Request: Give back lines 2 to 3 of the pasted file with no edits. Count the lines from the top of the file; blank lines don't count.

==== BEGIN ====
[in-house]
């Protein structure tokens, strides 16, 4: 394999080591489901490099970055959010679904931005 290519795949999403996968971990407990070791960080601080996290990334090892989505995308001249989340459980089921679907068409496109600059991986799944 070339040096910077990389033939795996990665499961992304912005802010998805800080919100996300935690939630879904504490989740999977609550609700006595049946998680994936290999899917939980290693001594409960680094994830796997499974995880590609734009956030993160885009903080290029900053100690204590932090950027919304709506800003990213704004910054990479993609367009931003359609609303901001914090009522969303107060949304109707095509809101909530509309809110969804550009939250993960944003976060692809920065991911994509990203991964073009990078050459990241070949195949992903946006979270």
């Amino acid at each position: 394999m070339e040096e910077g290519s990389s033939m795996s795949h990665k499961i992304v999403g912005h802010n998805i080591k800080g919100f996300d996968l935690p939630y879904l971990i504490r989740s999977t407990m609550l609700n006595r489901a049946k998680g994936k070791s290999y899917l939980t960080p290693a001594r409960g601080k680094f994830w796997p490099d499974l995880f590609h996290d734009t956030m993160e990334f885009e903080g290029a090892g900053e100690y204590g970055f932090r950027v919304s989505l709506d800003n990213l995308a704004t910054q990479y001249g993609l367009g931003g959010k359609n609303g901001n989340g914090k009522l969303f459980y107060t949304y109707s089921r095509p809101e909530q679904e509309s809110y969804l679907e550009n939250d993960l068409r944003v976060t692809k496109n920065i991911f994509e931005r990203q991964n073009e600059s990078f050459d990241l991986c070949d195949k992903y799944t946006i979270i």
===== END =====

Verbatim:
């Protein structure tokens, strides 16, 4: 394999080591489901490099970055959010679904931005 290519795949999403996968971990407990070791960080601080996290990334090892989505995308001249989340459980089921679907068409496109600059991986799944 070339040096910077990389033939795996990665499961992304912005802010998805800080919100996300935690939630879904504490989740999977609550609700006595049946998680994936290999899917939980290693001594409960680094994830796997499974995880590609734009956030993160885009903080290029900053100690204590932090950027919304709506800003990213704004910054990479993609367009931003359609609303901001914090009522969303107060949304109707095509809101909530509309809110969804550009939250993960944003976060692809920065991911994509990203991964073009990078050459990241070949195949992903946006979270």
């Amino acid at each position: 394999m070339e040096e910077g290519s990389s033939m795996s795949h990665k499961i992304v999403g912005h802010n998805i080591k800080g919100f996300d996968l935690p939630y879904l971990i504490r989740s999977t407990m609550l609700n006595r489901a049946k998680g994936k070791s290999y899917l939980t960080p290693a001594r409960g601080k680094f994830w796997p490099d499974l995880f590609h996290d734009t956030m993160e990334f885009e903080g290029a090892g900053e100690y204590g970055f932090r950027v919304s989505l709506d800003n990213l995308a704004t910054q990479y001249g993609l367009g931003g959010k359609n609303g901001n989340g914090k009522l969303f459980y107060t949304y109707s089921r095509p809101e909530q679904e509309s809110y969804l679907e550009n939250d993960l068409r944003v976060t692809k496109n920065i991911f994509e931005r990203q991964n073009e600059s990078f050459d990241l991986c070949d195949k992903y799944t946006i979270i």